The good Deacon never inquired about her financial state and the fare home was $2.00. Minnie had only .50 cents.
She walked back and forth on the platform in the dark balmy Sunday night and wondered what to do. Finally, as she
heard the whistle, she decided that she'd ask the conductor to take her as far as the 50 cents would let her ride
and she'd walk the track the rest of the way home.
As the train steamed to a stop, she heard a man come whistling around the corner of the station. "Minnie,"
he said, "I have some tithe money that I got to thinking maybe you could use," and he pressed $2.00 into
When she arrived at home the night was deep and the chill air had settled down--but she was locked out. Women preachers
were frowned upon--and home was no exception. Two hounddogs were members of the family, so Minnie aroused them
and took them to the wood shed where she lay down between the two of them for warmth and slept until morning. Not
allowed to have light on after a certain time of the evening, she spent many hours by the window reading her Bible
It wasn't long until people found that this odd woman-preacher would go anywhere at anytime to help people (a cup
of cold water). More and more she was called upon to officiate at funerals. She passed the 5000 mark in funerals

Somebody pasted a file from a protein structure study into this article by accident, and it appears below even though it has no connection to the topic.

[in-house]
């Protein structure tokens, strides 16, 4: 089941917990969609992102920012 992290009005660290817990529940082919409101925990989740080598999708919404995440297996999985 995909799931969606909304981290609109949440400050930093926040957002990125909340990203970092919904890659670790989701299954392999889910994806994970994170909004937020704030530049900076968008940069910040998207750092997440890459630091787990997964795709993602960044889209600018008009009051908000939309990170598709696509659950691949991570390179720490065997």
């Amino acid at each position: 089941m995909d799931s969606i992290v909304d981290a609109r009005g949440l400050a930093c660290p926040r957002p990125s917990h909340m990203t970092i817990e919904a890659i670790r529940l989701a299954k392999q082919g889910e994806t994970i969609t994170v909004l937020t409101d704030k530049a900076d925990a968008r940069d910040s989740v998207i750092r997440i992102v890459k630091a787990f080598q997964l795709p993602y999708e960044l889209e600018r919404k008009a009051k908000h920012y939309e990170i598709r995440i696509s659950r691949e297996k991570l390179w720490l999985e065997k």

some time ago. Of weddings, she lost track after 3500.
Once, in a deep February snow, the grave-digger had cleared only a small place in the snow around the burial site,
with a tiny space at the head of the casket for the preacher to stand. A pall-bearer, who didn't like women preachers
and who had been fortifying himself for sometime with alcohold, guided the others of his party to swing the casket
around in such a manner as to knock Minnie over backward into the mound of snow.
Such indignities hurt but never swerved her from her purpose of serving mankind, whom she considered essentially
good. Called upon once to preside at the funeral of a young girl suicide, she was much criticized by members of
the girl's faith who would not permit the girl to be buried in their cemetery because of the questionable circumstances
of her death. Bearing the outside of criticism with courtly dignity, Minnie walked up the steps of her own church
to be met by a woman member who demanded "What are you going to preach about "that" girl?"